Taliban’s ban on UN women staff denounced as ‘against UN Charter’ and wrong
In latest reactions against the Taliban’s alleged ban on UN female staff, the UN Special Rapporteur on Afghanistan Richard Bennett denounced it as “against UN Charter” and former US ambassador, Zalmay Khalilzad, as a “wrong” decision detrimental to Afghanistan’s interests.
“The Taliban’s decision to ban Afghan female staffers from working in #UN offices in Afghanistan is wrong. It will likely increase the suffering of the people as it will likely lead to reduced international assistance,” Khalilzad said in a series of tweets late on Tuesday.
He added that the decision would complicate international dealings with the Taliban, reiteration on his repeated call that the Taliban leaders should follow on their commitments to the Afghan people.
Khalilzad, who facilitated the US-Taliban peace deal in Doha, added that the group’s leaders had committed to honour women’s rights to education and work in “public and private” meetings in Doha and they should follow through on these commitments.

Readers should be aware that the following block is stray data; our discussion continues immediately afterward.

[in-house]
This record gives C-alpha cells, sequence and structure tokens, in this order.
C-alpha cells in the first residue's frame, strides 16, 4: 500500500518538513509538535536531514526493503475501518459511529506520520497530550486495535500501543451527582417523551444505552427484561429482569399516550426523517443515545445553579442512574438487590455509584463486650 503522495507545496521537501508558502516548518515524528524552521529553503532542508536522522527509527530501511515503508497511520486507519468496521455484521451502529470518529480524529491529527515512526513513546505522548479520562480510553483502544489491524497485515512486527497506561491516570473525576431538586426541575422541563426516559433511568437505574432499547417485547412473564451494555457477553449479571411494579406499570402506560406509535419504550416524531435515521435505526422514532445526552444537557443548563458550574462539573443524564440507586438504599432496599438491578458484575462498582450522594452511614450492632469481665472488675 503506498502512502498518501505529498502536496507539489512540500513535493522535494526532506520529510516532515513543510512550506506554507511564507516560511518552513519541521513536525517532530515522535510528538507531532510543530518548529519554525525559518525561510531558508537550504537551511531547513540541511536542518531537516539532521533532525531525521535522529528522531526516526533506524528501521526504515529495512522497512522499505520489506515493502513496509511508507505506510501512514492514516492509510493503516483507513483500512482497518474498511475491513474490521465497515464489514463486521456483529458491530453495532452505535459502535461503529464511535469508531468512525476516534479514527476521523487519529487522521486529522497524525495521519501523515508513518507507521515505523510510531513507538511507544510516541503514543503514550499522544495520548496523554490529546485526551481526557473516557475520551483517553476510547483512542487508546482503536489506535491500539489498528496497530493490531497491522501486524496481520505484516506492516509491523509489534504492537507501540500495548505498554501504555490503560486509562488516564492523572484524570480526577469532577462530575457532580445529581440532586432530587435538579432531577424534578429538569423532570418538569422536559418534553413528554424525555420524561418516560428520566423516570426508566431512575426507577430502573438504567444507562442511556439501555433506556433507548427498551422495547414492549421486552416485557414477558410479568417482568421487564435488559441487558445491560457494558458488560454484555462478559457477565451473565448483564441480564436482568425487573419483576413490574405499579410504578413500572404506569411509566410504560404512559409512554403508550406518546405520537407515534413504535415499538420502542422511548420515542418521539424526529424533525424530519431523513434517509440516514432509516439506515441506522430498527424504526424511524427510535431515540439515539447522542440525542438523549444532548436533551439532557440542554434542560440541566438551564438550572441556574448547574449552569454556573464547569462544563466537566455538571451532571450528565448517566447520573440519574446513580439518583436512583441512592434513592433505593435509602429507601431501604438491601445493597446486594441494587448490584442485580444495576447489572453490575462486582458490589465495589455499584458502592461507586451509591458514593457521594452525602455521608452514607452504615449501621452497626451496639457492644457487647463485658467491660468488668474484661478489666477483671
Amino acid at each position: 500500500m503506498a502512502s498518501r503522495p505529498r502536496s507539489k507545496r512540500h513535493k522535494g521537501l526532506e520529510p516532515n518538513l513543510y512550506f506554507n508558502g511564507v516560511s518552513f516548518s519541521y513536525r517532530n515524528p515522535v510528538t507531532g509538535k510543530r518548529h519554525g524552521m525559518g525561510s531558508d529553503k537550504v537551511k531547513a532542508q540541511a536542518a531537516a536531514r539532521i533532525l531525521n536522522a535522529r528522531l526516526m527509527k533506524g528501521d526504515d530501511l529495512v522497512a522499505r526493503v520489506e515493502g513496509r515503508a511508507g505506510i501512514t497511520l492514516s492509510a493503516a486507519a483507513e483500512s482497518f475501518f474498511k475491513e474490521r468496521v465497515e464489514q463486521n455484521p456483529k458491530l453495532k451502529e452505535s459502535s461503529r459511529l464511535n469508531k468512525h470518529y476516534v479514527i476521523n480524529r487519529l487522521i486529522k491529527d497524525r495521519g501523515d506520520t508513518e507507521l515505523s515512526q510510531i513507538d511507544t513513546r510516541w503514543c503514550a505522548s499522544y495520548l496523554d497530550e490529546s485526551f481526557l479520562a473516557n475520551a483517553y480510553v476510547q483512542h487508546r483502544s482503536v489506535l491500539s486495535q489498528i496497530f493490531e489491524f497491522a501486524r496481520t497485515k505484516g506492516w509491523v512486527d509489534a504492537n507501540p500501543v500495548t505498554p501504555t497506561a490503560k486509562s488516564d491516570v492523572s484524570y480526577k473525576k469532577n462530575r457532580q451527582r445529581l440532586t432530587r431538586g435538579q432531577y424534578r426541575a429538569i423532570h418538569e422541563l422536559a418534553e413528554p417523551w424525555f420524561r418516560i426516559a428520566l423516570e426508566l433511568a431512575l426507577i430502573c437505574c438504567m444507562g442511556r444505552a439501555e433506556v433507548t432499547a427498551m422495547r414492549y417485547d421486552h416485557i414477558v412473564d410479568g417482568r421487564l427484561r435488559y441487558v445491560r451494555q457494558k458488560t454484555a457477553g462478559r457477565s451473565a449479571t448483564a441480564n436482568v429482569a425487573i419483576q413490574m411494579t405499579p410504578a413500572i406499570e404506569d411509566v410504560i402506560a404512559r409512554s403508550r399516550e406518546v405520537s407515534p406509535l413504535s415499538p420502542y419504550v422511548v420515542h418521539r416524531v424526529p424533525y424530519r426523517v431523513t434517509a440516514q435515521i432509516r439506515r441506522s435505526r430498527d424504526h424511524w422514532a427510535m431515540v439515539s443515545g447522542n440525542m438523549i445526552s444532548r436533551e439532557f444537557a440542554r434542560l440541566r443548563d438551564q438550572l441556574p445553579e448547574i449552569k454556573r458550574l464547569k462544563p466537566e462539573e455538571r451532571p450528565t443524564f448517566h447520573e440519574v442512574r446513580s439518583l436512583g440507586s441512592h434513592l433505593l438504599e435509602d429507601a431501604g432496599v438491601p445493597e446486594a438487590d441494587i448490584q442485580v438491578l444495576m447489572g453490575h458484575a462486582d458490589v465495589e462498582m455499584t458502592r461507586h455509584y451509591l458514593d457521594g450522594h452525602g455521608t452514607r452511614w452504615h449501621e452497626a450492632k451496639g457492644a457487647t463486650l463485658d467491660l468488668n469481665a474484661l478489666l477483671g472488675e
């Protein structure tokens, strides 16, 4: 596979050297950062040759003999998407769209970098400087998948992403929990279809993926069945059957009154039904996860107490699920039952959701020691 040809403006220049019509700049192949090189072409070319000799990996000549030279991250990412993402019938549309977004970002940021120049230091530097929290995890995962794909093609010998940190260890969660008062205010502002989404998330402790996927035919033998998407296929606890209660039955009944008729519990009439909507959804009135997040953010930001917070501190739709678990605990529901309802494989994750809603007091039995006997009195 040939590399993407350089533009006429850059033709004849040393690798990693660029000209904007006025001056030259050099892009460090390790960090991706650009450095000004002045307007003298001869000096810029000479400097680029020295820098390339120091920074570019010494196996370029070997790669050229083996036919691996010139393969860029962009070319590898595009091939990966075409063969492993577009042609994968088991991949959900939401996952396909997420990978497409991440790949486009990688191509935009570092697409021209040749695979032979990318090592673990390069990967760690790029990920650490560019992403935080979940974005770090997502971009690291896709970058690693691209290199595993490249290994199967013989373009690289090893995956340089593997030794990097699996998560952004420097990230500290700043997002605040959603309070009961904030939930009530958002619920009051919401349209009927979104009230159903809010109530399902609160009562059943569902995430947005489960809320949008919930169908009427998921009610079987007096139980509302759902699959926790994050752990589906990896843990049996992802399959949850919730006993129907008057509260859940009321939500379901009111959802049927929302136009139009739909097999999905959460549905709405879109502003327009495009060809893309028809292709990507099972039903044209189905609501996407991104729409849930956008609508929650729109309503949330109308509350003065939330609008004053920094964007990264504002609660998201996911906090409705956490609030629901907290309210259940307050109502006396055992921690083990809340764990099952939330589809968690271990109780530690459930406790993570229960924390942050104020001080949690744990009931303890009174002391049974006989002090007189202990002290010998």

The UN Special Rapporteur Richard Bennett also condemned the decision in a tweet on Wednesday, adding that women staff were essential for the UN agencies and asked the Taliban’s authorities to reverse it. “TB (Taliban) decision to ban #Afghanwomen UN staff from working is another gross violation of their fundamental right to non-disc, is against UN Charter & will seriously impact essential services for#Afghans,” he noted.
The UN Assistance Mission in Afghanistan (UNAMA) expressed “serious concern” in a tweet late on Tuesday that its female staff were prevented from reporting to work in the country’s eastern Nangahar province.
Hours later, the UN Spokesperson Stephane Dujarric confirmed to reporters in New York that the UN has asked all its male and female employees in the country to not come to work for two days after its officials in Afghanistan receive “word of an order” by the Taliban to ban female UN workers.